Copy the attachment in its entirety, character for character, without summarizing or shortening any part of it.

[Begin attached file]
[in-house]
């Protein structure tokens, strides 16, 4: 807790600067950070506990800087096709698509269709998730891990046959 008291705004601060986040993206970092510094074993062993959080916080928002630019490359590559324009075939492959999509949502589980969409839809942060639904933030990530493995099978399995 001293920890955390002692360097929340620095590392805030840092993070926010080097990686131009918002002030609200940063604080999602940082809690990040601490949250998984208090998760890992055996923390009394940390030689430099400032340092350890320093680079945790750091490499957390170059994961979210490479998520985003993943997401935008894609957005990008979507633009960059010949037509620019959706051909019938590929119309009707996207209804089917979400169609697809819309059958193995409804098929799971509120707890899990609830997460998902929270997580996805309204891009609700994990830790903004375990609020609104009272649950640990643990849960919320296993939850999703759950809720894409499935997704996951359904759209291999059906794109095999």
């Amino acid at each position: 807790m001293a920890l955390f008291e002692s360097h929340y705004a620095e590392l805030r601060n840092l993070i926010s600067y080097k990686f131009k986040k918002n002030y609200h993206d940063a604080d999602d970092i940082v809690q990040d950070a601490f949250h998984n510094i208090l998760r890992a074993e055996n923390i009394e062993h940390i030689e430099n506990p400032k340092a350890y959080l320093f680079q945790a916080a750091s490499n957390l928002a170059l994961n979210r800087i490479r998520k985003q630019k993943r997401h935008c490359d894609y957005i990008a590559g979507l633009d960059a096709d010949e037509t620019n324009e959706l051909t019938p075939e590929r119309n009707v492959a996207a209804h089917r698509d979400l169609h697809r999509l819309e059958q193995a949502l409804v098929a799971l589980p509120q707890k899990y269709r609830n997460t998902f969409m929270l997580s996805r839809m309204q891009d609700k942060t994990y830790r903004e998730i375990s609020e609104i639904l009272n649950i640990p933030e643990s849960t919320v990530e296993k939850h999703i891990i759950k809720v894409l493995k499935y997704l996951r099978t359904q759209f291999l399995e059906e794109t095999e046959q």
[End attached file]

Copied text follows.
[in-house]
């Protein structure tokens, strides 16, 4: 807790600067950070506990800087096709698509269709998730891990046959 008291705004601060986040993206970092510094074993062993959080916080928002630019490359590559324009075939492959999509949502589980969409839809942060639904933030990530493995099978399995 001293920890955390002692360097929340620095590392805030840092993070926010080097990686131009918002002030609200940063604080999602940082809690990040601490949250998984208090998760890992055996923390009394940390030689430099400032340092350890320093680079945790750091490499957390170059994961979210490479998520985003993943997401935008894609957005990008979507633009960059010949037509620019959706051909019938590929119309009707996207209804089917979400169609697809819309059958193995409804098929799971509120707890899990609830997460998902929270997580996805309204891009609700994990830790903004375990609020609104009272649950640990643990849960919320296993939850999703759950809720894409499935997704996951359904759209291999059906794109095999």
């Amino acid at each position: 807790m001293a920890l955390f008291e002692s360097h929340y705004a620095e590392l805030r601060n840092l993070i926010s600067y080097k990686f131009k986040k918002n002030y609200h993206d940063a604080d999602d970092i940082v809690q990040d950070a601490f949250h998984n510094i208090l998760r890992a074993e055996n923390i009394e062993h940390i030689e430099n506990p400032k340092a350890y959080l320093f680079q945790a916080a750091s490499n957390l928002a170059l994961n979210r800087i490479r998520k985003q630019k993943r997401h935008c490359d894609y957005i990008a590559g979507l633009d960059a096709d010949e037509t620019n324009e959706l051909t019938p075939e590929r119309n009707v492959a996207a209804h089917r698509d979400l169609h697809r999509l819309e059958q193995a949502l409804v098929a799971l589980p509120q707890k899990y269709r609830n997460t998902f969409m929270l997580s996805r839809m309204q891009d609700k942060t994990y830790r903004e998730i375990s609020e609104i639904l009272n649950i640990p933030e643990s849960t919320v990530e296993k939850h999703i891990i759950k809720v894409l493995k499935y997704l996951r099978t359904q759209f291999l399995e059906e794109t095999e046959q």